In our previous Lesson we updated the structure of the “Final confrontation” dialogue with Jump and Hub Flow elements.
Today, we will visit a new area of articy: the “Location Editor”. We will use it to add reference markers to a map, so that our team can easily see what is going on at specific game locations.
articy’s “Location Editor” primarily serves as a means of communication within the team. In addition to that it can also assist the writer by providing them with a spatial view on the project.
👉 The “Location Editor” is no level editor and was not designed to create game levels for direct use in the game engine.
With that small disclaimer out of the way, let’s dive in:
1. Click the “Locations” button on the Jumpstart page
2. Select the tutorial folder.
3. There is already a location object called “map” in here, which we open by double-clicking.
In the content area on the right side the location is displayed, in the Navigator on the left you get a nice overview of the elements that were used. Here you can also toggle the visibility of elements or lock them in place with a click next to the element’s name.
Just like in the Flow you can zoom in or out with the mouse wheel and pan around by clicking middle or right mouse button, hold, and drag.
Let’s look at the elements that have been used for this location so far:
4. For the background, a concept art of the game world was used. To use an image asset in a location, click the Image icon in the toolbar, or use the hotkey “Shift + 9”.
⭐ Our tip – it’s usually a good idea to lock the background element, to not move it unintentionally, while working on other elements.
The background element is locked in our case as well.
If you want to draw your own levels or mockup maps you can choose from different zone and path options. These are a) custom shaped zones, b) rectangular zones, c) circular zones, d) path, or e) free-hand path. They can be selected via the tool-bar or with the hotkeys “Shift + 1 to 5”.
With the hotkey “Escape” you get back to the “Selection tool”.
For our map, zones were used to highlight special areas. The orange zones are the ones where the scenes are part of this demo project. In Dracula’s mansion the “first meeting” dialogue takes place and the harbor is the location for the “final confrontation”.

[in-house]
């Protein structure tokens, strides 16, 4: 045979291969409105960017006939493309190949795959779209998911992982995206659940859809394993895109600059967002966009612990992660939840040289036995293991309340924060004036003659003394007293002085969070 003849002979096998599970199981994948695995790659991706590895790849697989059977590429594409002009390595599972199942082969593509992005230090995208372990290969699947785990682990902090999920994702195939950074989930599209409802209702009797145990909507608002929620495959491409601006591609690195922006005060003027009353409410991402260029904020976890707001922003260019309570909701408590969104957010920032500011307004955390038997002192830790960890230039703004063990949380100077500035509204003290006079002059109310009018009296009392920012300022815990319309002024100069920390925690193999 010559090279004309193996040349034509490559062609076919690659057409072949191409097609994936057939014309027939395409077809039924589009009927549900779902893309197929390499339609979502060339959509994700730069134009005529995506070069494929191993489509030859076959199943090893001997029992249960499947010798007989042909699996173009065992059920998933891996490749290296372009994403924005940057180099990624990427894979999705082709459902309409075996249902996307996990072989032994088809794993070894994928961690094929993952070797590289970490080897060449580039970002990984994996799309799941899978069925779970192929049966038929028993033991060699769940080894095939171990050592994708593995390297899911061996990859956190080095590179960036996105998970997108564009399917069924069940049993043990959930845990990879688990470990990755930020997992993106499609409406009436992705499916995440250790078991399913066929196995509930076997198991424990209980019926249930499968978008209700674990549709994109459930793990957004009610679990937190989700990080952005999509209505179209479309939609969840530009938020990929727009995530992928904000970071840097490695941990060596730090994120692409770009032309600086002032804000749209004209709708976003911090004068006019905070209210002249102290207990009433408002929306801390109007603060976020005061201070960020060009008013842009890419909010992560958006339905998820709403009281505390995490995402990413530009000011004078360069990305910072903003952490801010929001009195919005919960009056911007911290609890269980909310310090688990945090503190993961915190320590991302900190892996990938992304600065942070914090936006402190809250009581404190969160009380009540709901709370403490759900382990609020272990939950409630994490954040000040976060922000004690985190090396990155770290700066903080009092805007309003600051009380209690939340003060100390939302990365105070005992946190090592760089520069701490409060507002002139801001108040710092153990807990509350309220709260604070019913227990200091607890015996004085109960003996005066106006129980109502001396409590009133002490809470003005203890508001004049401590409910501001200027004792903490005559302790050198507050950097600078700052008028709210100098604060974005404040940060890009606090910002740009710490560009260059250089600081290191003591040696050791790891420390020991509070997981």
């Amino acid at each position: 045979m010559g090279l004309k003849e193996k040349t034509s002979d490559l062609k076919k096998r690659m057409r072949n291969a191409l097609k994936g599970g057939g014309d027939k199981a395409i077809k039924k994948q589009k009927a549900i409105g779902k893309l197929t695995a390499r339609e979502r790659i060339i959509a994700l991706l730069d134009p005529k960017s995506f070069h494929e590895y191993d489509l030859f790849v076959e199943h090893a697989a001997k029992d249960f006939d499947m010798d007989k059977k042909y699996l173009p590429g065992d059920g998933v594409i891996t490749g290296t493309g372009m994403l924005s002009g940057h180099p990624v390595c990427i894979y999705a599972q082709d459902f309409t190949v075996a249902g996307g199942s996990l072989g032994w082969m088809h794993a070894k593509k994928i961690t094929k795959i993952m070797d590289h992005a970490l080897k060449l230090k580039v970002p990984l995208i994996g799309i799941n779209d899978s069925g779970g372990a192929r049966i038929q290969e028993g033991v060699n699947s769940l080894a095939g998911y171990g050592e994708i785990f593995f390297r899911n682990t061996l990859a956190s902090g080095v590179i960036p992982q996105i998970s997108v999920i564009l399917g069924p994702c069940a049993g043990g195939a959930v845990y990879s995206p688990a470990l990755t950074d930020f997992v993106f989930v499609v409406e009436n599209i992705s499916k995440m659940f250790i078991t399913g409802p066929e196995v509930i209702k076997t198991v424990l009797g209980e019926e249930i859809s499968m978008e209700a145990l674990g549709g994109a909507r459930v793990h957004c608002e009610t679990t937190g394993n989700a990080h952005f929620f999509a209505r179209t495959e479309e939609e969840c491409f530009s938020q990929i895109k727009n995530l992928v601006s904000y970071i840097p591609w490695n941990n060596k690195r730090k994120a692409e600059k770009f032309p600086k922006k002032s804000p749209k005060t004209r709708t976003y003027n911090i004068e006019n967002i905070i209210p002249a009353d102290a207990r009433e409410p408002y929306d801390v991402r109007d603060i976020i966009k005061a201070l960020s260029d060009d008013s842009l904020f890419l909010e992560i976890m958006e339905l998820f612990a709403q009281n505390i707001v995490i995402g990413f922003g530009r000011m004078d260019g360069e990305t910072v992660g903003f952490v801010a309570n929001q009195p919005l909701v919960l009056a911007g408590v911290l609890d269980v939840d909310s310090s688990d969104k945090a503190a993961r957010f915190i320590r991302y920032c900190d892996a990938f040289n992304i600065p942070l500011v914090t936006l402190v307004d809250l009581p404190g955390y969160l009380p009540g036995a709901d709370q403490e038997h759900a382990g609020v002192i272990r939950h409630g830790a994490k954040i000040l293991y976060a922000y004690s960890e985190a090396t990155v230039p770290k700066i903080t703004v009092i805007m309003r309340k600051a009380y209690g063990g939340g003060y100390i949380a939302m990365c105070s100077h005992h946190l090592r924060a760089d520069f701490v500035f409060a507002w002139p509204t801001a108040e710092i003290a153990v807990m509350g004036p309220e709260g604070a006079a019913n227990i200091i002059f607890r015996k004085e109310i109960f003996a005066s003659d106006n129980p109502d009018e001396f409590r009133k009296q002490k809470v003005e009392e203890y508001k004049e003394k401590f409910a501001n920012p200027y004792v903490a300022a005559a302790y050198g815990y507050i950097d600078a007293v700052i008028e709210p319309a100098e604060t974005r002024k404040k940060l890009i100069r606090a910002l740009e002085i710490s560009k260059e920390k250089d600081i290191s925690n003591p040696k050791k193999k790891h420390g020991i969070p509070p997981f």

The cutscene takes place in Mina’s house, which is not yet highlighted. Let’s do this now.
5. Select the custom zone tool by clicking the icon on the toolbar or by using the “Shift + 1” hotkey and draw a shape roughly around the house in the center of the map.
As soon as the path is closed the tool changes to the selection tool and the newly drawn shape gets selected. We now have a second, context-sensitive toolbar, with a lot of options to further edit the zone element.
With “Transform” we can scale or rotate the zone as a whole.
“Edit shape” allows us to move single points to change the overall shape. We can add points by a left-click on the zone’s border or delete points by holding “Control” and left-clicking the point we want to remove.
Next we can select a) color and b) opacity. The color options are divided between fill and outline. As Mina’s house is a location where one of our project scenes takes place I will change the color to the same orange the other scene locations are marked with. I will also increase the opacity a bit to enhance visibility.
With the controls on the right side we can decide if we want to a) display the zone’s name and if yes b) in what color and c) size.
Now we can properly read the name. Well, we could, if it wasn’t called “Untitled Zone” ^^
6. To rename a zone right-click it in the content area or its entry in the Navigator and select “Rename” from the context menu.
To mark a point of interest, we can use „Spots“. Flag or cross styles and three different sizes are available to choose from.
If you want to add more text to a location, you can use the “Text” tool.
A great way to add reference points to a location is the “Link” tool. Links are used to position other articy objects like flow fragments, dialogues, or entities inside locations. They can also be used to connect different locations with each other. By double-clicking a link, you immediately jump to the referenced object.
7. Click the “Link” icon in the toolbar or use the hotkey “Shift + 8”.
Choose the “First meeting” object from the Tutorial folder as the reference object and confirm with Okay.
Then move the link to the desired position and place it with a left click. Another way to place a link is to drag and drop the object directly from the Navigator.
8. In the object selection pop-up we can use the filter to quickly find specific objects.
In addition to the dialogues I also want to mark the position of the Stake item, so that the level-designer already gets an idea where this item needs to be positioned to fit the story flow. Of course you can move and re-arrange links and other elements later. Just make sure they are not locked. Left-click the element, hold, and drag to the new position.
We have arrived at the end of this Lesson.
Today we looked at articy’s Location Editor and used it to create a reference map for the team. With zone and spot elements we highlighted game scenes and points of interest, and by placing Links we provided an easy way for everyone to quickly check out the referenced objects.
In the next lesson we will use the Conflict Search to check our project for conflicts and errors.
Thank you for joining us, and join us again in our next tutorial.